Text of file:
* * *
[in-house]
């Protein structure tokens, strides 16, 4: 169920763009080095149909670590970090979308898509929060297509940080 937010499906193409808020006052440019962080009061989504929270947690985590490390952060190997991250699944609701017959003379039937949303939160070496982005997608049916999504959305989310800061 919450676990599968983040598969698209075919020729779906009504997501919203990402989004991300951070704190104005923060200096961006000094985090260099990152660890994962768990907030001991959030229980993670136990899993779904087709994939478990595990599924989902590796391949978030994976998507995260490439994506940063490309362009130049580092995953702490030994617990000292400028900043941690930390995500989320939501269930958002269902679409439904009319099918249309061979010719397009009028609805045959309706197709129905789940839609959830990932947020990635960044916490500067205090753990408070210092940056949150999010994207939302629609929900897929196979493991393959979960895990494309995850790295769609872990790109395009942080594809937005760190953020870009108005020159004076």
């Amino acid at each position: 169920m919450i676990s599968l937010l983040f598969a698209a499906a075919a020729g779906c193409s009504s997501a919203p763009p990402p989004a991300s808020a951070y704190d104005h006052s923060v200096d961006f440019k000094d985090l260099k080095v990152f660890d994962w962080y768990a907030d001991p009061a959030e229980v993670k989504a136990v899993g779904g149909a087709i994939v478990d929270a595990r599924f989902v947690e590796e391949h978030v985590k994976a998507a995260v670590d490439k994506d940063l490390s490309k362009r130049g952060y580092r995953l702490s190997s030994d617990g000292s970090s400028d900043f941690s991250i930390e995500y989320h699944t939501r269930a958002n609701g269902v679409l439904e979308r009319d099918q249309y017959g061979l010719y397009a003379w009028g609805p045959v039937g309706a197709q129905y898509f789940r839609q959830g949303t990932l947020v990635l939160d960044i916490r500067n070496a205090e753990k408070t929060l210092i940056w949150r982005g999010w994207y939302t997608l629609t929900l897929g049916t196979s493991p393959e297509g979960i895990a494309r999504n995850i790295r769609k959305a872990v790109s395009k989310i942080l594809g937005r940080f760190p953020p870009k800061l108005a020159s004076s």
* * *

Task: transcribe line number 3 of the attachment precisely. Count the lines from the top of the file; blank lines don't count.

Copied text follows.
């Amino acid at each position: 169920m919450i676990s599968l937010l983040f598969a698209a499906a075919a020729g779906c193409s009504s997501a919203p763009p990402p989004a991300s808020a951070y704190d104005h006052s923060v200096d961006f440019k000094d985090l260099k080095v990152f660890d994962w962080y768990a907030d001991p009061a959030e229980v993670k989504a136990v899993g779904g149909a087709i994939v478990d929270a595990r599924f989902v947690e590796e391949h978030v985590k994976a998507a995260v670590d490439k994506d940063l490390s490309k362009r130049g952060y580092r995953l702490s190997s030994d617990g000292s970090s400028d900043f941690s991250i930390e995500y989320h699944t939501r269930a958002n609701g269902v679409l439904e979308r009319d099918q249309y017959g061979l010719y397009a003379w009028g609805p045959v039937g309706a197709q129905y898509f789940r839609q959830g949303t990932l947020v990635l939160d960044i916490r500067n070496a205090e753990k408070t929060l210092i940056w949150r982005g999010w994207y939302t997608l629609t929900l897929g049916t196979s493991p393959e297509g979960i895990a494309r999504n995850i790295r769609k959305a872990v790109s395009k989310i942080l594809g937005r940080f760190p953020p870009k800061l108005a020159s004076s």